Now rural properties containing coffee plantations in this region have to set aside 20 to 35% as legal reserve areas. Coffee is also produced in the Amazon, mainly in Rondônia state, where the mandated reserve areas vary from 50 to 80% of a property's total area.

If a product has been under evaluation for four years it can be released, and this can generate risks to public health

Many of these farms maintain even more reserve areas than the law requires, which would allow them to add crops if demand increases. But according to Nelson Carvalhães, president of the Brazilian Council of Coffee Exporters (CECAFÉ), this is not a risk, since the farmers are focusing on boosting their productivity rather than their farmed area.

“Thirty years ago, Brazil had 6 million planted hectares and harvested 17 million bags. Today we have 2.1 million [hectares] and produce more than 60 million bags of coffee,” he said.

Because the vast majority is exported, most Brazilian coffee is certified and subject to independent inspection on whether it meets best practices. For example, the certification system prohibits the use of slave labour in the fields as well as hazardous pesticides.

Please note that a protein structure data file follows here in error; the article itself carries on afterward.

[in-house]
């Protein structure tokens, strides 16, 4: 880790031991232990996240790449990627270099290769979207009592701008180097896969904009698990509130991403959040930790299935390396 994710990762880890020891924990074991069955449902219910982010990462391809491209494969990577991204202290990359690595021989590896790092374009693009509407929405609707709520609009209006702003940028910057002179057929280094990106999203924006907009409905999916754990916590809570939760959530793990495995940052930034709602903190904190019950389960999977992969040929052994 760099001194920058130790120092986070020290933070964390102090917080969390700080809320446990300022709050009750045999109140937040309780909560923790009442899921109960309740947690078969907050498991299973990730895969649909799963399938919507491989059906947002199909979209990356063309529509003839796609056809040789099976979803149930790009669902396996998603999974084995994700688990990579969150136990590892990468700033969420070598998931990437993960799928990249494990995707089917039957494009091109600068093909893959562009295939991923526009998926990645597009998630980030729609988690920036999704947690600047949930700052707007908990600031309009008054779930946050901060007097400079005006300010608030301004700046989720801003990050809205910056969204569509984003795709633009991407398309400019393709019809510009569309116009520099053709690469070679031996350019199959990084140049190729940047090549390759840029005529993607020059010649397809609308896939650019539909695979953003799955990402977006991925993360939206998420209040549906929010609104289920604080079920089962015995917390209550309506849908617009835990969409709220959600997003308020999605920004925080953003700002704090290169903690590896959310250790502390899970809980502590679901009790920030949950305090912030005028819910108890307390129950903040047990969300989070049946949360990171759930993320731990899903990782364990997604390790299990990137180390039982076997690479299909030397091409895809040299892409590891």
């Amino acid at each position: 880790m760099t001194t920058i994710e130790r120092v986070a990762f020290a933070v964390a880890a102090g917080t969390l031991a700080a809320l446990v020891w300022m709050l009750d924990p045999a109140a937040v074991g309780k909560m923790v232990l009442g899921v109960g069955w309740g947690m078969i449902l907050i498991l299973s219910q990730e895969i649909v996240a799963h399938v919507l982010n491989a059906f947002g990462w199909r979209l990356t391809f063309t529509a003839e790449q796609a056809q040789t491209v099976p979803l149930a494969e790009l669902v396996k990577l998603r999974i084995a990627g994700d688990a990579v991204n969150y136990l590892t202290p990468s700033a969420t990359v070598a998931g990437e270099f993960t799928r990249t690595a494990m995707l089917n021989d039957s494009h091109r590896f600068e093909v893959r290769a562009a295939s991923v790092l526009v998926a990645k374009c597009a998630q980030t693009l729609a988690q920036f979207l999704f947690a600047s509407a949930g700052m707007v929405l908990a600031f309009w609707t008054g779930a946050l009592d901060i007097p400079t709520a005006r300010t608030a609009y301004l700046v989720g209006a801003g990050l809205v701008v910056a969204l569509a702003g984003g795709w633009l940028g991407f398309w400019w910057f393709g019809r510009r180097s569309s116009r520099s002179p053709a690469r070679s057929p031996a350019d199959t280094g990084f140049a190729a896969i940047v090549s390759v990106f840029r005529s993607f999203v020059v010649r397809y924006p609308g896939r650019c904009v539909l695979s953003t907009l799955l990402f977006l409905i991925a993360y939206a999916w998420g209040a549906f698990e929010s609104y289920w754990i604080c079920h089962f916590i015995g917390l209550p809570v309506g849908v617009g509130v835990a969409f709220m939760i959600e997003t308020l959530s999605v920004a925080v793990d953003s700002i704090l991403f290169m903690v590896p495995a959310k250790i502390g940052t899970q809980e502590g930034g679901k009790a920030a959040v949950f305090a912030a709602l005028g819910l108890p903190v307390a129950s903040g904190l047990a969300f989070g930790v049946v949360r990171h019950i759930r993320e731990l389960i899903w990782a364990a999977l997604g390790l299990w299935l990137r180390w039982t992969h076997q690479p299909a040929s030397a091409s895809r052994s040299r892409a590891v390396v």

But despite the certifications, coffee labourers are still subject to sometimes appalling conditions. In 2019, 106 people working under conditions akin to slavery were rescued from the industry. Only the charcoal industry has a worse record.

Organic varieties emerge

Although the sector has made technological advances, they have not yet freed coffee from agrochemical use. Initiatives to plant organic coffee remain embryonic.

A 2018 study by the Brazilian Confederation of Agriculture and Livestock (CNA) indicated that 88% of coffee growers report using some type of agrochemicals in their fields.

Approvals of products for organic farming have been increasing over the years (from three in 2011 to 12 in 2019), but the number of toxic pesticides is growing much more quickly. The number of approved chemical defences for (non-coffee) farming has increased in Brazil. In 2015, 139 products were approved for use, while in 2019 this number hit 474.

131

pesticides approved for use on coffee in Brazil are considered extremely toxic to human health

According to data from the Ministry of Agriculture, Livestock and Food Supply, 2,263 products are approved for use on coffee. Of these, 82 are considered extremely dangerous and 1,012 very dangerous to the environment. In terms of human health, 131 are considered extremely toxic.

Although more products being added to the market does not necessarily mean a greater risk, some have in fact been approved with insufficient analysis by ANVISA. The 2019 Economic Freedom Law enabled any product to enter the Brazilian market if delays to the government analysis process were considered excessive.

“If a product has been under evaluation for four years it can be released, and this can generate risks to public health,” warns Rodrigues Silva, a former manager of ANVISA.

For this reason, good practices for agrochemical use must be adopted, according to Guedes Pinto: “If they are not used correctly, if we do not avoid using more toxic pesticides, they can pose a threat to biodiversity and to the water by contaminating bodies of water, rivers, and springs."